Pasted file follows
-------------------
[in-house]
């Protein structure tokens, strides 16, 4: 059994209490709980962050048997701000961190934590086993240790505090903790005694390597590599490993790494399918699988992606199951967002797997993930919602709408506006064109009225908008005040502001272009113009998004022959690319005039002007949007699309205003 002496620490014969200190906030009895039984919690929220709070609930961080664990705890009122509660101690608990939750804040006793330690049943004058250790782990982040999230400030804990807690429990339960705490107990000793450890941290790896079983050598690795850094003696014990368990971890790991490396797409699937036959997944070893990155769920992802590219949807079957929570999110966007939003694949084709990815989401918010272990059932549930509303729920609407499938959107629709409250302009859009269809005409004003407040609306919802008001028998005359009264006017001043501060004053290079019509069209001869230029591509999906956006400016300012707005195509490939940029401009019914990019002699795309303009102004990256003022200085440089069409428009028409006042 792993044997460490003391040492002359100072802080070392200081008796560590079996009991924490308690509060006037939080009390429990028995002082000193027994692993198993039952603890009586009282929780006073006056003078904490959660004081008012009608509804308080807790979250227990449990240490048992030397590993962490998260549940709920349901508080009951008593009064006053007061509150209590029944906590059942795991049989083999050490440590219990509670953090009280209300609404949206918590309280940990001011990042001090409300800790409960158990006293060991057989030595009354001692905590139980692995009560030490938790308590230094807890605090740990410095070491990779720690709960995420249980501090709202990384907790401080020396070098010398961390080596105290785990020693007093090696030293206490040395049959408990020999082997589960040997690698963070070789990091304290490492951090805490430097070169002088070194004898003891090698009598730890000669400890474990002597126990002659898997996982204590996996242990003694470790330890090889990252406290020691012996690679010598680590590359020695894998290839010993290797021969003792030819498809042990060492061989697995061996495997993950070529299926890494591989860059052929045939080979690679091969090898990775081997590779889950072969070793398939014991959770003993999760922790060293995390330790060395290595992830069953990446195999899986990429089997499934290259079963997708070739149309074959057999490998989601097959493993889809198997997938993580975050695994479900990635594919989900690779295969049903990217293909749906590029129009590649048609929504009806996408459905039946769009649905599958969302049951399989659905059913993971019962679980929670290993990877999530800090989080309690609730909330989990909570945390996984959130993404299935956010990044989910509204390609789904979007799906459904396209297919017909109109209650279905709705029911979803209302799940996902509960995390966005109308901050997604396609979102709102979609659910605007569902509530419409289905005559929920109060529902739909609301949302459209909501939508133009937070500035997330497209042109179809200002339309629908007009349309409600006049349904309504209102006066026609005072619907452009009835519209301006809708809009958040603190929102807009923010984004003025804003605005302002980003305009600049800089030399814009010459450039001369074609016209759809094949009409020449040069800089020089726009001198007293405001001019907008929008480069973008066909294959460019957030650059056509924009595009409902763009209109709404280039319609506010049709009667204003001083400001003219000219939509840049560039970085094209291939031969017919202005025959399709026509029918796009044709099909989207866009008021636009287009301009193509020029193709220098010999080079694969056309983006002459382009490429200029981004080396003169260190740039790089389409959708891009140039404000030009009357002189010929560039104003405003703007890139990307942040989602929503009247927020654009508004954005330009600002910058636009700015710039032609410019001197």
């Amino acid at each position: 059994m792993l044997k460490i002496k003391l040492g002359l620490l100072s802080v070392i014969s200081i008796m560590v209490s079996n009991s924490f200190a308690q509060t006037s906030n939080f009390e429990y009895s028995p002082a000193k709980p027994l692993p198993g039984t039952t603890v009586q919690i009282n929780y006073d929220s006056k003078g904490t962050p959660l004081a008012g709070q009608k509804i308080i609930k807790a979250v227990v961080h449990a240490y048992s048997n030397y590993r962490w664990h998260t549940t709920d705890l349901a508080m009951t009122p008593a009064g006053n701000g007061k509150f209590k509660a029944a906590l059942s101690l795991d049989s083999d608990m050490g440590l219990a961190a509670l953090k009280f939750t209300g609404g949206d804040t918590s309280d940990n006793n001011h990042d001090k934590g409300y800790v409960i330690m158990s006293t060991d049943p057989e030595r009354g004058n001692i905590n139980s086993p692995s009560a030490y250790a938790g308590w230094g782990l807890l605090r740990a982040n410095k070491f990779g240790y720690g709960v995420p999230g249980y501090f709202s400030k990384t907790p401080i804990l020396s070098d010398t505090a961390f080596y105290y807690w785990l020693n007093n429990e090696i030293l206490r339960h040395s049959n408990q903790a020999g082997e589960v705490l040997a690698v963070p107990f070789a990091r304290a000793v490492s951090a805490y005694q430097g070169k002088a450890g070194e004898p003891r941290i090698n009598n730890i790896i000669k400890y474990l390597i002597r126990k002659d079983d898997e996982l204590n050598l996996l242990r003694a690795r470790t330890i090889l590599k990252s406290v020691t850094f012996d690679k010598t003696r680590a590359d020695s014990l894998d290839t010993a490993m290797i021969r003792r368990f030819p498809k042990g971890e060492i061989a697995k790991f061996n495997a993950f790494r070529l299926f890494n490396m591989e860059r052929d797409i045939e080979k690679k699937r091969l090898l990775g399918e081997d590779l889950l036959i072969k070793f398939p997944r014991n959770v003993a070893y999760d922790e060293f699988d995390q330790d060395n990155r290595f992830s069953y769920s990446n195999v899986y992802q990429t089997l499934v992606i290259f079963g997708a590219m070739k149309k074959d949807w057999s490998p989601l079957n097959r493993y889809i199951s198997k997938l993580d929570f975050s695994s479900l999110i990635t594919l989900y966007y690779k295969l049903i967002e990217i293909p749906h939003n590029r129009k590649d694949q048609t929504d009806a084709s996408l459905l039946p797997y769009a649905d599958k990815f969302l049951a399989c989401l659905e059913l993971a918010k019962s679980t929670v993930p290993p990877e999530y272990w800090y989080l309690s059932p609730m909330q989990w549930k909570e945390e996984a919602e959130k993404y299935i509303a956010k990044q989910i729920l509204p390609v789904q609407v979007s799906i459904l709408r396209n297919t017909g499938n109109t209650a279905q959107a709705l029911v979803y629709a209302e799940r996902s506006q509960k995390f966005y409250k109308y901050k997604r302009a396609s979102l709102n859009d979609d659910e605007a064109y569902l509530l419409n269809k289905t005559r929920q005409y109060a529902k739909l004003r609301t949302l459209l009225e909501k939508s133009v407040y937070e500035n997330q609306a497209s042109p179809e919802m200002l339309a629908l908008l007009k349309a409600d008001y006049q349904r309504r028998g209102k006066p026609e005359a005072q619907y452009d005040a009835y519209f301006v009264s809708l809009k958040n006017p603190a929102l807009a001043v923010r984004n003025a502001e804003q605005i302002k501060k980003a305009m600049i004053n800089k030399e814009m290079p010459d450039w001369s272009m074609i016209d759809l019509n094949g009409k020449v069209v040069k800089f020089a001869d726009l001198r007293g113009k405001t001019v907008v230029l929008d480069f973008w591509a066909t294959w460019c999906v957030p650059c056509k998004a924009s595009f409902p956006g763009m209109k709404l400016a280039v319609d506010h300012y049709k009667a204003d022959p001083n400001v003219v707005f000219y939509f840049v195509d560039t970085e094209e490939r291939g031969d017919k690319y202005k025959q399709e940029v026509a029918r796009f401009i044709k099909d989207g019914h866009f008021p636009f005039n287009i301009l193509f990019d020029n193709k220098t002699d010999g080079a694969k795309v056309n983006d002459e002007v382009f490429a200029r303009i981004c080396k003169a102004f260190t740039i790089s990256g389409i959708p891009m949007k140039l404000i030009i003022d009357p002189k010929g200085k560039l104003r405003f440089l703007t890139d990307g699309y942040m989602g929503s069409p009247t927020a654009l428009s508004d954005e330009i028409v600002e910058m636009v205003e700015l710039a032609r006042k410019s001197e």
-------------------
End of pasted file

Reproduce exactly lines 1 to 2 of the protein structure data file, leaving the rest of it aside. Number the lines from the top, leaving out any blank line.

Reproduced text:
[in-house]
């Protein structure tokens, strides 16, 4: 059994209490709980962050048997701000961190934590086993240790505090903790005694390597590599490993790494399918699988992606199951967002797997993930919602709408506006064109009225908008005040502001272009113009998004022959690319005039002007949007699309205003 002496620490014969200190906030009895039984919690929220709070609930961080664990705890009122509660101690608990939750804040006793330690049943004058250790782990982040999230400030804990807690429990339960705490107990000793450890941290790896079983050598690795850094003696014990368990971890790991490396797409699937036959997944070893990155769920992802590219949807079957929570999110966007939003694949084709990815989401918010272990059932549930509303729920609407499938959107629709409250302009859009269809005409004003407040609306919802008001028998005359009264006017001043501060004053290079019509069209001869230029591509999906956006400016300012707005195509490939940029401009019914990019002699795309303009102004990256003022200085440089069409428009028409006042 792993044997460490003391040492002359100072802080070392200081008796560590079996009991924490308690509060006037939080009390429990028995002082000193027994692993198993039952603890009586009282929780006073006056003078904490959660004081008012009608509804308080807790979250227990449990240490048992030397590993962490998260549940709920349901508080009951008593009064006053007061509150209590029944906590059942795991049989083999050490440590219990509670953090009280209300609404949206918590309280940990001011990042001090409300800790409960158990006293060991057989030595009354001692905590139980692995009560030490938790308590230094807890605090740990410095070491990779720690709960995420249980501090709202990384907790401080020396070098010398961390080596105290785990020693007093090696030293206490040395049959408990020999082997589960040997690698963070070789990091304290490492951090805490430097070169002088070194004898003891090698009598730890000669400890474990002597126990002659898997996982204590996996242990003694470790330890090889990252406290020691012996690679010598680590590359020695894998290839010993290797021969003792030819498809042990060492061989697995061996495997993950070529299926890494591989860059052929045939080979690679091969090898990775081997590779889950072969070793398939014991959770003993999760922790060293995390330790060395290595992830069953990446195999899986990429089997499934290259079963997708070739149309074959057999490998989601097959493993889809198997997938993580975050695994479900990635594919989900690779295969049903990217293909749906590029129009590649048609929504009806996408459905039946769009649905599958969302049951399989659905059913993971019962679980929670290993990877999530800090989080309690609730909330989990909570945390996984959130993404299935956010990044989910509204390609789904979007799906459904396209297919017909109109209650279905709705029911979803209302799940996902509960995390966005109308901050997604396609979102709102979609659910605007569902509530419409289905005559929920109060529902739909609301949302459209909501939508133009937070500035997330497209042109179809200002339309629908007009349309409600006049349904309504209102006066026609005072619907452009009835519209301006809708809009958040603190929102807009923010984004003025804003605005302002980003305009600049800089030399814009010459450039001369074609016209759809094949009409020449040069800089020089726009001198007293405001001019907008929008480069973008066909294959460019957030650059056509924009595009409902763009209109709404280039319609506010049709009667204003001083400001003219000219939509840049560039970085094209291939031969017919202005025959399709026509029918796009044709099909989207866009008021636009287009301009193509020029193709220098010999080079694969056309983006002459382009490429200029981004080396003169260190740039790089389409959708891009140039404000030009009357002189010929560039104003405003703007890139990307942040989602929503009247927020654009508004954005330009600002910058636009700015710039032609410019001197």